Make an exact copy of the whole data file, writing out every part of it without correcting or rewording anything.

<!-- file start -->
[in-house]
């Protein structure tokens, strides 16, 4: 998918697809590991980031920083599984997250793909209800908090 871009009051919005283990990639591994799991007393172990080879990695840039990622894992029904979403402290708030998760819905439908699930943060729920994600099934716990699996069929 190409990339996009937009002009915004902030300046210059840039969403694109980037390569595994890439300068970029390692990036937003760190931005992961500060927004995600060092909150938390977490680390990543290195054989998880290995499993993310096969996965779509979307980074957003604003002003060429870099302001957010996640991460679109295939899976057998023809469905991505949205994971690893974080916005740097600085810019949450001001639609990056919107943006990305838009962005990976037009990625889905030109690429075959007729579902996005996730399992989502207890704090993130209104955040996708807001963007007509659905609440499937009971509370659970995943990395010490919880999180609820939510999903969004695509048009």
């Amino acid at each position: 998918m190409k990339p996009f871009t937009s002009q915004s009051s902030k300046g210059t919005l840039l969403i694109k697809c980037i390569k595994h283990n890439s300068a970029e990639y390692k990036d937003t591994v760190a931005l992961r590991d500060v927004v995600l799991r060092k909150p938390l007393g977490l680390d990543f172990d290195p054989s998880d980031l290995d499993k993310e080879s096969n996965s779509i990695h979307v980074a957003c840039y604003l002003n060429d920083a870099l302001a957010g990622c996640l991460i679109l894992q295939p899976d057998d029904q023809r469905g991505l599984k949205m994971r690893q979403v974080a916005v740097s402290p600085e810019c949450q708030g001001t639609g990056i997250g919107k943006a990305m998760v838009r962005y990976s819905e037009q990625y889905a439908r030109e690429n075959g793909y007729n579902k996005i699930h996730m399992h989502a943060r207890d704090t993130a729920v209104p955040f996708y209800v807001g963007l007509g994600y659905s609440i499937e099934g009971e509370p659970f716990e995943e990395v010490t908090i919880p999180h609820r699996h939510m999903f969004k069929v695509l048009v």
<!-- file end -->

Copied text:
[in-house]
């Protein structure tokens, strides 16, 4: 998918697809590991980031920083599984997250793909209800908090 871009009051919005283990990639591994799991007393172990080879990695840039990622894992029904979403402290708030998760819905439908699930943060729920994600099934716990699996069929 190409990339996009937009002009915004902030300046210059840039969403694109980037390569595994890439300068970029390692990036937003760190931005992961500060927004995600060092909150938390977490680390990543290195054989998880290995499993993310096969996965779509979307980074957003604003002003060429870099302001957010996640991460679109295939899976057998023809469905991505949205994971690893974080916005740097600085810019949450001001639609990056919107943006990305838009962005990976037009990625889905030109690429075959007729579902996005996730399992989502207890704090993130209104955040996708807001963007007509659905609440499937009971509370659970995943990395010490919880999180609820939510999903969004695509048009």
């Amino acid at each position: 998918m190409k990339p996009f871009t937009s002009q915004s009051s902030k300046g210059t919005l840039l969403i694109k697809c980037i390569k595994h283990n890439s300068a970029e990639y390692k990036d937003t591994v760190a931005l992961r590991d500060v927004v995600l799991r060092k909150p938390l007393g977490l680390d990543f172990d290195p054989s998880d980031l290995d499993k993310e080879s096969n996965s779509i990695h979307v980074a957003c840039y604003l002003n060429d920083a870099l302001a957010g990622c996640l991460i679109l894992q295939p899976d057998d029904q023809r469905g991505l599984k949205m994971r690893q979403v974080a916005v740097s402290p600085e810019c949450q708030g001001t639609g990056i997250g919107k943006a990305m998760v838009r962005y990976s819905e037009q990625y889905a439908r030109e690429n075959g793909y007729n579902k996005i699930h996730m399992h989502a943060r207890d704090t993130a729920v209104p955040f996708y209800v807001g963007l007509g994600y659905s609440i499937e099934g009971e509370p659970f716990e995943e990395v010490t908090i919880p999180h609820r699996h939510m999903f969004k069929v695509l048009v």